A patch of oak savanna along the slopes of Lower Table Rock that was rehabbed last year already is showing enough signs of health that the warblers have taken notice.
There are fewer conifer-loving hermit warblers now that encroaching pine and firs have been systematically removed, and they’re being replaced by oak-loving black-throated gray warblers.
“We’ve already seen this shift,” says Jaime Stephens, science director for the Ashland-based Klamath Bird Observatory, which is inventorying bird use of these and other oak habitats. “The birds are telling us the story, in addition to what the oaks are telling us.”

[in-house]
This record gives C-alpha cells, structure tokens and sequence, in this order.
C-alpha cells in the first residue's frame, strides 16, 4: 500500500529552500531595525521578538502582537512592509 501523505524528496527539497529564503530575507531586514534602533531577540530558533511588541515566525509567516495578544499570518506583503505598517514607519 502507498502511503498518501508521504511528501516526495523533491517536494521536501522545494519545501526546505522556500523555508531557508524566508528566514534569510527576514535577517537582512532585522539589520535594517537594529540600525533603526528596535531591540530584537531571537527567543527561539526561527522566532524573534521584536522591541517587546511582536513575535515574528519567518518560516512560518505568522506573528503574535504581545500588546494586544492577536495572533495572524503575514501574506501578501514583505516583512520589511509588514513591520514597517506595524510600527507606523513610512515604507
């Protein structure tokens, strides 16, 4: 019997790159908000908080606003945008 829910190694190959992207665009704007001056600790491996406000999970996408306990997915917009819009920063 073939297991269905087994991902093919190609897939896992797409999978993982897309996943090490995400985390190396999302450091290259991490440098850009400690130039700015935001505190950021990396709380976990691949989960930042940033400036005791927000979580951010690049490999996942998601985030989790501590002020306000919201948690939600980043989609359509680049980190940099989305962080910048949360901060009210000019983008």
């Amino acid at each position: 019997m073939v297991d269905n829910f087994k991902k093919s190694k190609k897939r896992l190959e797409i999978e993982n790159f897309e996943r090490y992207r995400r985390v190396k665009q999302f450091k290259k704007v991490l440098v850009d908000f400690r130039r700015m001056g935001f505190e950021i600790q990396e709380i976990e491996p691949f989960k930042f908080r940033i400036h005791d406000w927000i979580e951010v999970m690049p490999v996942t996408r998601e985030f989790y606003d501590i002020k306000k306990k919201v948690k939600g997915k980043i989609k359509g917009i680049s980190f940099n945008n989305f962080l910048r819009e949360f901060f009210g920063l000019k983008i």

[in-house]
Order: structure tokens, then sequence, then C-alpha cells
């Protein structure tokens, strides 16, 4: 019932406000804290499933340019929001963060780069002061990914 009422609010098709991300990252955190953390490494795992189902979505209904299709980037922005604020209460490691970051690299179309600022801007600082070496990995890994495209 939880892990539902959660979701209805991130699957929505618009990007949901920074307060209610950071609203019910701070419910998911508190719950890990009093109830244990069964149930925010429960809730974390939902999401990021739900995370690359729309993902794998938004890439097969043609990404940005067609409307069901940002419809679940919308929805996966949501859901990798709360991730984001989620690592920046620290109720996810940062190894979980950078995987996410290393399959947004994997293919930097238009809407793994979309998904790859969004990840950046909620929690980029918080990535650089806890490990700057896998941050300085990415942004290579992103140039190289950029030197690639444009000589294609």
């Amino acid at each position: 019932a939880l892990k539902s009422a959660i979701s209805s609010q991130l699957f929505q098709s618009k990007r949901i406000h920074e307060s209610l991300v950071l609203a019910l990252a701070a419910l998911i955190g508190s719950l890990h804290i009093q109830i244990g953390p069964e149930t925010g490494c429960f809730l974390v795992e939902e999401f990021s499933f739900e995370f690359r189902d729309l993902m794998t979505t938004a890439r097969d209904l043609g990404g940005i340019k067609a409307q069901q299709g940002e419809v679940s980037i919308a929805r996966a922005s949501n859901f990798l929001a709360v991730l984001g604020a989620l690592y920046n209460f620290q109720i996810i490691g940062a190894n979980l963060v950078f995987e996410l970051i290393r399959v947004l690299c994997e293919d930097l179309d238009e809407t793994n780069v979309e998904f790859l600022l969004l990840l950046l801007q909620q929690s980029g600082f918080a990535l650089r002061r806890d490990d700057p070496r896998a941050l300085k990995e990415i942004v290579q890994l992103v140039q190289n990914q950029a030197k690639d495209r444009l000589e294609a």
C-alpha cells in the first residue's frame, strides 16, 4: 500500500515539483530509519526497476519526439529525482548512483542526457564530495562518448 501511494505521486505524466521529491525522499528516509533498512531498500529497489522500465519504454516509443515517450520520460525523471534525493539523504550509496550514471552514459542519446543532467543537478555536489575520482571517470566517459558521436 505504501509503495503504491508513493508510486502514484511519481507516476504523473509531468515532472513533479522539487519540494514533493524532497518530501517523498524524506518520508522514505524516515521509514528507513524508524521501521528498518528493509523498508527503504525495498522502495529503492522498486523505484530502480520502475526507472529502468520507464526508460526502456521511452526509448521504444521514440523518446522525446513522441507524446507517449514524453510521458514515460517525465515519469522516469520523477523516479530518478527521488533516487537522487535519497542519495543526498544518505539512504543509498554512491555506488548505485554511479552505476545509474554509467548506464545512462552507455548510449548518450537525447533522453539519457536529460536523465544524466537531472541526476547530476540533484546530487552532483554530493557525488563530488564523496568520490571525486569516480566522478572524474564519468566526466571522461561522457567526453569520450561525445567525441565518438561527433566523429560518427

This story could be an early chapter in a novel approach grassroots groups like KBO have embarked on throughout the Pacific Northwest to reclaim lost and overrun oak habitats and the animals that rely on them in the face of climate change.
Read the full story at the Medford Mail Tribune.